ESMA is of the view that no significant obstacles impeding the potential application of the AIFMD passport to Switzerland will remain once certain amendments to the Swiss Federal Act on Stock Exchanges and Securities Trading (SESTA) are enacted relating to cooperation with foreign financial market supervisory authorities.
3. Hong Kong
ESMA has not completed its assessment of Hong Kong. ESMA notes that it has received insufficient information submissions on the Hong Kong legal framework with regard to investor protection, competition, market disruption and the monitoring of systemic risk.
Whether the Hong Kong legal framework provides a level playing field between EU and third country AIFMs with regard to market access if the AIFMD passport is granted is likewise not clear from the evidence submitted. In particular, the Hong Kong legal framework may provide for differences in treatment of EU AIFMs from different EU jurisdictions: Only some EU Member States are considered as "acceptable inspection regimes" by the Hong Kong Authority.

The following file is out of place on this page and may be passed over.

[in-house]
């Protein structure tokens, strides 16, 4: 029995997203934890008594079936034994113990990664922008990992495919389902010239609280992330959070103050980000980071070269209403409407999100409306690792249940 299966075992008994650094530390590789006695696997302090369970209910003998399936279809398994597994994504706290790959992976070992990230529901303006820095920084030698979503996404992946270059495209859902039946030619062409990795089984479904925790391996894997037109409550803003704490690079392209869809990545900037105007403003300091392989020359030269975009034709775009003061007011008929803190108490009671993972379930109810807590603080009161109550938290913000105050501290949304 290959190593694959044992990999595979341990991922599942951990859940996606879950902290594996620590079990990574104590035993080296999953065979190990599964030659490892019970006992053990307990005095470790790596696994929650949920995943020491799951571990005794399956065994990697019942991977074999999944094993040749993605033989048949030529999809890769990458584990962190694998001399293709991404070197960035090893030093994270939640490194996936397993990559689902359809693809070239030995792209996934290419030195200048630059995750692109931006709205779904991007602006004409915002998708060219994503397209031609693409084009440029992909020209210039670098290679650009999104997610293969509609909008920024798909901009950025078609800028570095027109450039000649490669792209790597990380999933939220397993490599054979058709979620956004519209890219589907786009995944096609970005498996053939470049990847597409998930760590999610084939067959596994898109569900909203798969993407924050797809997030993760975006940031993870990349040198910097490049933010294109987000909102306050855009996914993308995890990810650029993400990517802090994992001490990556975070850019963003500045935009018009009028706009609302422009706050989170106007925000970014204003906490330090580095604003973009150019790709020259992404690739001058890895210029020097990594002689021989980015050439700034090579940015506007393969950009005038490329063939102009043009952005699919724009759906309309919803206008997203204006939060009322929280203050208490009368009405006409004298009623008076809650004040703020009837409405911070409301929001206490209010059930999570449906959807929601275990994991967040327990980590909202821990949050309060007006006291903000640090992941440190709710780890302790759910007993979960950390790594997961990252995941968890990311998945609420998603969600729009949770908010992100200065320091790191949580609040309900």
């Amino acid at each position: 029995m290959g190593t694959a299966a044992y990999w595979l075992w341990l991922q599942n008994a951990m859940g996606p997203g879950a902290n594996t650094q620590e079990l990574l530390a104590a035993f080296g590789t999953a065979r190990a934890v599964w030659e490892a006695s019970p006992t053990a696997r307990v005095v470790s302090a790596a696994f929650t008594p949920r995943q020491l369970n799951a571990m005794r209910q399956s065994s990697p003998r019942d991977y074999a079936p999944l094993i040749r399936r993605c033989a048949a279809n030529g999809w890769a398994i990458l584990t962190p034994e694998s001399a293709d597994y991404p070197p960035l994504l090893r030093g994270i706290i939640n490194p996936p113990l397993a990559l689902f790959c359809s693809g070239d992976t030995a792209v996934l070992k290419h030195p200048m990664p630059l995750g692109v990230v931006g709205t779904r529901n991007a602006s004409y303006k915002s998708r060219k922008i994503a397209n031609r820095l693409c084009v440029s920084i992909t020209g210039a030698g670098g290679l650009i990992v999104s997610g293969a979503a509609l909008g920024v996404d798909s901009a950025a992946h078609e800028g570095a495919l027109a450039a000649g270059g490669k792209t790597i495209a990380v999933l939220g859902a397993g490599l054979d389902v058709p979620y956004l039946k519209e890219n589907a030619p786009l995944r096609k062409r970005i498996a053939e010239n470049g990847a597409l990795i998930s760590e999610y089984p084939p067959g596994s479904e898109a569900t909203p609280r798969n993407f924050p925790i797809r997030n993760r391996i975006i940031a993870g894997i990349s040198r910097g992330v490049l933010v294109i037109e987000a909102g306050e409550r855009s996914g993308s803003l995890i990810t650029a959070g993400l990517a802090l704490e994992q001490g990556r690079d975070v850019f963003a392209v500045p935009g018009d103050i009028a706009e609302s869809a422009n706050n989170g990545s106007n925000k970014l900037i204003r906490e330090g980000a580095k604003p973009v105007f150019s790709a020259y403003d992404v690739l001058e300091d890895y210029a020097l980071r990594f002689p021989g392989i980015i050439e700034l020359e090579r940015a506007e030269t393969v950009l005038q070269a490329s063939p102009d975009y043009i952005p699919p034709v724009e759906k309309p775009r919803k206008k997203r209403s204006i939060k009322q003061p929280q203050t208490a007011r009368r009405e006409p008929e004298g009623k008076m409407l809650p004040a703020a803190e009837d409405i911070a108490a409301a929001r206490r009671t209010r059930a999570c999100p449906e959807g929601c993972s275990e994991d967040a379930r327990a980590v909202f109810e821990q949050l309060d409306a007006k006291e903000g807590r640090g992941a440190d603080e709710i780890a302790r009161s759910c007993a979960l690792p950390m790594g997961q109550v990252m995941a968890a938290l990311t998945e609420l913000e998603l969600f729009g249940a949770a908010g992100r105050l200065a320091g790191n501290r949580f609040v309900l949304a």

ESMA notes that it has also received insufficient information submissions on the legal framework in Singapore needed to assess investor protection, competition, market disruption and the monitoring of systemic risk as well. ESMA thus also recommends delaying a decision on Singapore. In particular, the apparent requirement of a "sufficient nexus with Singapore" in the form of assets under management of at least approximately €335 million could prove to be an anti-competitive barrier to market entry.